White Castle, 8th Ave between 36th and 37th. Around 10 PM.
When you have a friend in from out of town, you find yourself doing things you might not otherwise do. And so, after a 6:30 showing of Spiderman 3 at 54th and 6th (which I mention only because if you've seen it, that's the intersection the police scanner squawks as the location of the crane scene) I find myself hoofing it some 20 blocks to White Castle. No trip to NYC is complete without it.
It's on a completely unremarkable block (for Manhattan): a few blocks north of Madison Square Garden and a few more southwest of Times Square. Nestled between an unremarkable sushi place and a Subway restaurant. There is a McDonald's across the street. If you want to use the bathroom, you need the person at the counter to buzz you in. A sign above the counter informs you that 20 minutes after you've ordered your food, you will be asked to leave.
"You got exactly 80 cents?" a guy decked out in a Superbowl-sized ring and flashy jacket asks me. "No, sorry," I say as I make my way to the counter, avoiding eye contact, past a girl asking to borrow her friend's phone: "Mine's dead and I need to call my bank and see if I can buy something."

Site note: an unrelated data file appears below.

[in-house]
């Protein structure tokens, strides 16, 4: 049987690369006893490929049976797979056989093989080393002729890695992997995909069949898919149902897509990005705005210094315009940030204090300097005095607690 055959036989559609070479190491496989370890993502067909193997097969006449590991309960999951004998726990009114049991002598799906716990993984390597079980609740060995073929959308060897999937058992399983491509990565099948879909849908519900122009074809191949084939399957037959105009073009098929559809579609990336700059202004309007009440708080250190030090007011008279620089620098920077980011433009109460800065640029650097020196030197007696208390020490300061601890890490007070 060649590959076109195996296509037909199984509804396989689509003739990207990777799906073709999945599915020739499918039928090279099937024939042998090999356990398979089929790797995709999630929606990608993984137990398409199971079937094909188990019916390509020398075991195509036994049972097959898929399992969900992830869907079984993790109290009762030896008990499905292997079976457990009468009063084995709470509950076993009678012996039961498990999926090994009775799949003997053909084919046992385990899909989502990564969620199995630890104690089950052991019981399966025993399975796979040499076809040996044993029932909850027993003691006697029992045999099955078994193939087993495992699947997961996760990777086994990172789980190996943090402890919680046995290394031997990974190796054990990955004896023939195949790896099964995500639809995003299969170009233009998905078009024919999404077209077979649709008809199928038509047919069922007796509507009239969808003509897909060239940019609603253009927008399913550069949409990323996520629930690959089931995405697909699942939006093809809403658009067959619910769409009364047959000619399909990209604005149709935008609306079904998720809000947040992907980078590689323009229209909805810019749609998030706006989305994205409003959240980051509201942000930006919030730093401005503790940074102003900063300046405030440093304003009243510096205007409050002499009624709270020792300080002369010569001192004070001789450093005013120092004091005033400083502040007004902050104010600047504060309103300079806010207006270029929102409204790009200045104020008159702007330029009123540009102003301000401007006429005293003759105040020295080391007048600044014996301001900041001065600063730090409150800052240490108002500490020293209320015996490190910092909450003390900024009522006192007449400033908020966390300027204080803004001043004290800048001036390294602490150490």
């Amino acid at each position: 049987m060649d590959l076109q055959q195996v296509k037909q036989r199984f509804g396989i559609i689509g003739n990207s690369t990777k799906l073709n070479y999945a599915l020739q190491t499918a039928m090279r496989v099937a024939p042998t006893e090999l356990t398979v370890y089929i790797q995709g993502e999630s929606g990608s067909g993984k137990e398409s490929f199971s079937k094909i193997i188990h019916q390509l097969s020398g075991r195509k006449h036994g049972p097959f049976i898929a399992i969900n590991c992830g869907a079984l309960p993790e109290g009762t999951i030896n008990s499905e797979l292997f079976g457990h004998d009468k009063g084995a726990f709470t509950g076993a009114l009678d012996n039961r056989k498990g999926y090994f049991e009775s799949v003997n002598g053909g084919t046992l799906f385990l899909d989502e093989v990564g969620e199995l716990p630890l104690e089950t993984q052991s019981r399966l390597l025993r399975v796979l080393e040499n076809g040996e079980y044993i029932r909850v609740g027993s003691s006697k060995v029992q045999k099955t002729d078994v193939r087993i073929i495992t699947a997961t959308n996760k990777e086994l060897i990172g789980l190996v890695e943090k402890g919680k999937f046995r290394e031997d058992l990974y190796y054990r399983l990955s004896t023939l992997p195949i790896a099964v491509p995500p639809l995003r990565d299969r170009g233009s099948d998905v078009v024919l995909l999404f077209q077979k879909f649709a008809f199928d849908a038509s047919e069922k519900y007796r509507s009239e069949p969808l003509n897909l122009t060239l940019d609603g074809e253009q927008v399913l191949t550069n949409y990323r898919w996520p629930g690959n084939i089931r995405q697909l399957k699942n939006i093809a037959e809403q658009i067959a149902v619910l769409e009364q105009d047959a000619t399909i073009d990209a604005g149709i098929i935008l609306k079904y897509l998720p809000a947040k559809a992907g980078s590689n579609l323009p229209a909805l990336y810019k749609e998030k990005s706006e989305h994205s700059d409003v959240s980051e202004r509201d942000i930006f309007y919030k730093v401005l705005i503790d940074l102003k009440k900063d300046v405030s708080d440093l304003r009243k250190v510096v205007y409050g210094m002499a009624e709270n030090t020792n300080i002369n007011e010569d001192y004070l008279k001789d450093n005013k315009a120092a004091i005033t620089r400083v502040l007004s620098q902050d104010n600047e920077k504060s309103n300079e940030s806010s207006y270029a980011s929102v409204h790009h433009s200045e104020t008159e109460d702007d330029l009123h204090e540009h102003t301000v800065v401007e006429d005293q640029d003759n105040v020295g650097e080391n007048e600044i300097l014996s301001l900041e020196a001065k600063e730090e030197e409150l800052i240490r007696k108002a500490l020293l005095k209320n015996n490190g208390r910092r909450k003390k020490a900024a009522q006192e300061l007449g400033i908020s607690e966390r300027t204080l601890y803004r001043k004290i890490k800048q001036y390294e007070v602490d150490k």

I order my food. Andy orders his. And then the little man behind Andy orders, his voice tiny and thick with accent. The girl who borrowed the phone takes a seat and waits for her friends to order, apparently lacking the funds to partake. She starts singing to herself in honest-to-God the most amazing voice I have ever heard in person.
As we take our seat and begin to make our way through a sack of fries, dipping into a large-sized drink lid full of ketchup since dipping cups are nowhere to be found, a homeless guy approaches the counter. "I'm going to make a deal with you. Either you do me a favor and give me a few burgers, or I'm going to beg every person who comes in here for change until I can afford them." It works.
The little man who ordered after Andy sits down a few tables behind me with his chicken breasts. And the girl with the voice continues to sing. Andy and I chew.
The door to the street opens and a small group of high school aged kids walk in. The man with the accent and the small voice looks up from his food to greet them.
"Welcome to Hell," he says.